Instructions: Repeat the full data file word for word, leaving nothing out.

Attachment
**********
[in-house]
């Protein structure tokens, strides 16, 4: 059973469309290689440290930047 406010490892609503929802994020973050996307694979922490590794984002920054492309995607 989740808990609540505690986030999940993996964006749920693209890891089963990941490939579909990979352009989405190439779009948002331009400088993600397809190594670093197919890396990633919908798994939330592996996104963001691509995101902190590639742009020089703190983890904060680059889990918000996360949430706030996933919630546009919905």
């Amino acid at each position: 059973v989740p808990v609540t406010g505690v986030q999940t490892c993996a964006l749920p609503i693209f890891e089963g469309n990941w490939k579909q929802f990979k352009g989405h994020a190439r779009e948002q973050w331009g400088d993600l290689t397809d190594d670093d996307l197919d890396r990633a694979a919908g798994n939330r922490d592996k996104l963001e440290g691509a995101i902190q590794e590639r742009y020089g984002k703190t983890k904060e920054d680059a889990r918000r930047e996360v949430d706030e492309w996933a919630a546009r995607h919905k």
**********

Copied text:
[in-house]
């Protein structure tokens, strides 16, 4: 059973469309290689440290930047 406010490892609503929802994020973050996307694979922490590794984002920054492309995607 989740808990609540505690986030999940993996964006749920693209890891089963990941490939579909990979352009989405190439779009948002331009400088993600397809190594670093197919890396990633919908798994939330592996996104963001691509995101902190590639742009020089703190983890904060680059889990918000996360949430706030996933919630546009919905």
């Amino acid at each position: 059973v989740p808990v609540t406010g505690v986030q999940t490892c993996a964006l749920p609503i693209f890891e089963g469309n990941w490939k579909q929802f990979k352009g989405h994020a190439r779009e948002q973050w331009g400088d993600l290689t397809d190594d670093d996307l197919d890396r990633a694979a919908g798994n939330r922490d592996k996104l963001e440290g691509a995101i902190q590794e590639r742009y020089g984002k703190t983890k904060e920054d680059a889990r918000r930047e996360v949430d706030e492309w996933a919630a546009r995607h919905k």